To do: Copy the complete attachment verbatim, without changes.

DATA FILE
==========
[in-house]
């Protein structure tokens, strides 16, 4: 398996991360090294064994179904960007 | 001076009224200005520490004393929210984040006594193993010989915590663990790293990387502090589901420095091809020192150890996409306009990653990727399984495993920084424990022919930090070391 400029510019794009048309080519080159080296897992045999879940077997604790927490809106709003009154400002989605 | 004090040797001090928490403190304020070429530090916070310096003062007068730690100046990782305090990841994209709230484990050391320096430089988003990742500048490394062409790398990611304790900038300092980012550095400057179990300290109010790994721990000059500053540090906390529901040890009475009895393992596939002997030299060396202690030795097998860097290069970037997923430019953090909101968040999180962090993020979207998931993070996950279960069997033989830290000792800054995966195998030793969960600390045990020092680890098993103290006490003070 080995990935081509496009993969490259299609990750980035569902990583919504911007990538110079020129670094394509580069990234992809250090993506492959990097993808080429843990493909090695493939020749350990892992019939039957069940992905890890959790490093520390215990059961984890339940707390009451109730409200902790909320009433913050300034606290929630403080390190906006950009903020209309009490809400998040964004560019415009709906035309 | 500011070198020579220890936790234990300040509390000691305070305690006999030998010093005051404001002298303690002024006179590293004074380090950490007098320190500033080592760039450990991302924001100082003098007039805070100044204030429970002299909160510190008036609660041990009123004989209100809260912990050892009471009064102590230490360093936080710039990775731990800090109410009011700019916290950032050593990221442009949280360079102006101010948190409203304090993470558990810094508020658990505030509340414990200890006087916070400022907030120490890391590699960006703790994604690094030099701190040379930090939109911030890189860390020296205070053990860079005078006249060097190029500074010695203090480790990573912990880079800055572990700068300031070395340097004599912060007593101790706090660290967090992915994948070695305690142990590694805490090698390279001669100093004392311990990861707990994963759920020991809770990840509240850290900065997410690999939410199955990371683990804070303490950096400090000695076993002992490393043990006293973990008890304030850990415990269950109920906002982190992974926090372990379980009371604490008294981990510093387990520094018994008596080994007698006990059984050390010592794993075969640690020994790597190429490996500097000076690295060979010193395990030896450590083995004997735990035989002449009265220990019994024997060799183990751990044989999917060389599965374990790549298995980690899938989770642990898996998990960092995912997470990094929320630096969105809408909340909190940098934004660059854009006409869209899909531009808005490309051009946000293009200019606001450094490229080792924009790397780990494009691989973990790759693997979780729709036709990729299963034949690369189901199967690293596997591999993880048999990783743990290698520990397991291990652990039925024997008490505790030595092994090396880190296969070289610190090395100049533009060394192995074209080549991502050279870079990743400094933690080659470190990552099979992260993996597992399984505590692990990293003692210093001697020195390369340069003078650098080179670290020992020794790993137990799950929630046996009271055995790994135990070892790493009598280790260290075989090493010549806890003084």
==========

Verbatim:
[in-house]
């Protein structure tokens, strides 16, 4: 398996991360090294064994179904960007 | 001076009224200005520490004393929210984040006594193993010989915590663990790293990387502090589901420095091809020192150890996409306009990653990727399984495993920084424990022919930090070391 400029510019794009048309080519080159080296897992045999879940077997604790927490809106709003009154400002989605 | 004090040797001090928490403190304020070429530090916070310096003062007068730690100046990782305090990841994209709230484990050391320096430089988003990742500048490394062409790398990611304790900038300092980012550095400057179990300290109010790994721990000059500053540090906390529901040890009475009895393992596939002997030299060396202690030795097998860097290069970037997923430019953090909101968040999180962090993020979207998931993070996950279960069997033989830290000792800054995966195998030793969960600390045990020092680890098993103290006490003070 080995990935081509496009993969490259299609990750980035569902990583919504911007990538110079020129670094394509580069990234992809250090993506492959990097993808080429843990493909090695493939020749350990892992019939039957069940992905890890959790490093520390215990059961984890339940707390009451109730409200902790909320009433913050300034606290929630403080390190906006950009903020209309009490809400998040964004560019415009709906035309 | 500011070198020579220890936790234990300040509390000691305070305690006999030998010093005051404001002298303690002024006179590293004074380090950490007098320190500033080592760039450990991302924001100082003098007039805070100044204030429970002299909160510190008036609660041990009123004989209100809260912990050892009471009064102590230490360093936080710039990775731990800090109410009011700019916290950032050593990221442009949280360079102006101010948190409203304090993470558990810094508020658990505030509340414990200890006087916070400022907030120490890391590699960006703790994604690094030099701190040379930090939109911030890189860390020296205070053990860079005078006249060097190029500074010695203090480790990573912990880079800055572990700068300031070395340097004599912060007593101790706090660290967090992915994948070695305690142990590694805490090698390279001669100093004392311990990861707990994963759920020991809770990840509240850290900065997410690999939410199955990371683990804070303490950096400090000695076993002992490393043990006293973990008890304030850990415990269950109920906002982190992974926090372990379980009371604490008294981990510093387990520094018994008596080994007698006990059984050390010592794993075969640690020994790597190429490996500097000076690295060979010193395990030896450590083995004997735990035989002449009265220990019994024997060799183990751990044989999917060389599965374990790549298995980690899938989770642990898996998990960092995912997470990094929320630096969105809408909340909190940098934004660059854009006409869209899909531009808005490309051009946000293009200019606001450094490229080792924009790397780990494009691989973990790759693997979780729709036709990729299963034949690369189901199967690293596997591999993880048999990783743990290698520990397991291990652990039925024997008490505790030595092994090396880190296969070289610190090395100049533009060394192995074209080549991502050279870079990743400094933690080659470190990552099979992260993996597992399984505590692990990293003692210093001697020195390369340069003078650098080179670290020992020794790993137990799950929630046996009271055995790994135990070892790493009598280790260290075989090493010549806890003084």